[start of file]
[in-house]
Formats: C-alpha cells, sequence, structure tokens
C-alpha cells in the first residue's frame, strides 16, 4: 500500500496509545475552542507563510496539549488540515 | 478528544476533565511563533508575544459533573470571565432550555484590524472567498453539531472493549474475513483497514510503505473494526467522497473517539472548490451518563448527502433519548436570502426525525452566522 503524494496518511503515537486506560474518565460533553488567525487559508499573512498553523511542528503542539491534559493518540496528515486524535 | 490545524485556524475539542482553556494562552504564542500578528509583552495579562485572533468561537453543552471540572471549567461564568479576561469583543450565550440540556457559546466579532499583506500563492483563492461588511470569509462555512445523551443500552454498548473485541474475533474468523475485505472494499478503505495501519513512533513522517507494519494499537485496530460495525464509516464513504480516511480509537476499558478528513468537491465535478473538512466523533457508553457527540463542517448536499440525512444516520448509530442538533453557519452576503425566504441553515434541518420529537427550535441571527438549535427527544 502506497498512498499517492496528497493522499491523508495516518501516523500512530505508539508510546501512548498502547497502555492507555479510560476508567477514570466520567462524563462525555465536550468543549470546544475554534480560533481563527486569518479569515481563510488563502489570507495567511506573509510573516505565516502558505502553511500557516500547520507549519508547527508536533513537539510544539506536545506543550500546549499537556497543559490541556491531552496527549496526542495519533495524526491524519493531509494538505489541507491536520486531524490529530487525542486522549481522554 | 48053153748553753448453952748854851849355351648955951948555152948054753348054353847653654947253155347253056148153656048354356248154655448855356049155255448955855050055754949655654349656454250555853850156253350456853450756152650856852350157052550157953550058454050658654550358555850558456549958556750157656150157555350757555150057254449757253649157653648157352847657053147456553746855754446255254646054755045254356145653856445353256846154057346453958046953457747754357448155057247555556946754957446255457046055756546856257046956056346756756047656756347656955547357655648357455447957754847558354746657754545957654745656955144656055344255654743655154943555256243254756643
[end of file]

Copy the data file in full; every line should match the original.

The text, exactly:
[in-house]
Formats: C-alpha cells, sequence, structure tokens
C-alpha cells in the first residue's frame, strides 16, 4: 500500500496509545475552542507563510496539549488540515 | 478528544476533565511563533508575544459533573470571565432550555484590524472567498453539531472493549474475513483497514510503505473494526467522497473517539472548490451518563448527502433519548436570502426525525452566522 503524494496518511503515537486506560474518565460533553488567525487559508499573512498553523511542528503542539491534559493518540496528515486524535 | 490545524485556524475539542482553556494562552504564542500578528509583552495579562485572533468561537453543552471540572471549567461564568479576561469583543450565550440540556457559546466579532499583506500563492483563492461588511470569509462555512445523551443500552454498548473485541474475533474468523475485505472494499478503505495501519513512533513522517507494519494499537485496530460495525464509516464513504480516511480509537476499558478528513468537491465535478473538512466523533457508553457527540463542517448536499440525512444516520448509530442538533453557519452576503425566504441553515434541518420529537427550535441571527438549535427527544 502506497498512498499517492496528497493522499491523508495516518501516523500512530505508539508510546501512548498502547497502555492507555479510560476508567477514570466520567462524563462525555465536550468543549470546544475554534480560533481563527486569518479569515481563510488563502489570507495567511506573509510573516505565516502558505502553511500557516500547520507549519508547527508536533513537539510544539506536545506543550500546549499537556497543559490541556491531552496527549496526542495519533495524526491524519493531509494538505489541507491536520486531524490529530487525542486522549481522554 | 48053153748553753448453952748854851849355351648955951948555152948054753348054353847653654947253155347253056148153656048354356248154655448855356049155255448955855050055754949655654349656454250555853850156253350456853450756152650856852350157052550157953550058454050658654550358555850558456549958556750157656150157555350757555150057254449757253649157653648157352847657053147456553746855754446255254646054755045254356145653856445353256846154057346453958046953457747754357448155057247555556946754957446255457046055756546856257046956056346756756047656756347656955547357655648357455447957754847558354746657754545957654745656955144656055344255654743655154943555256243254756643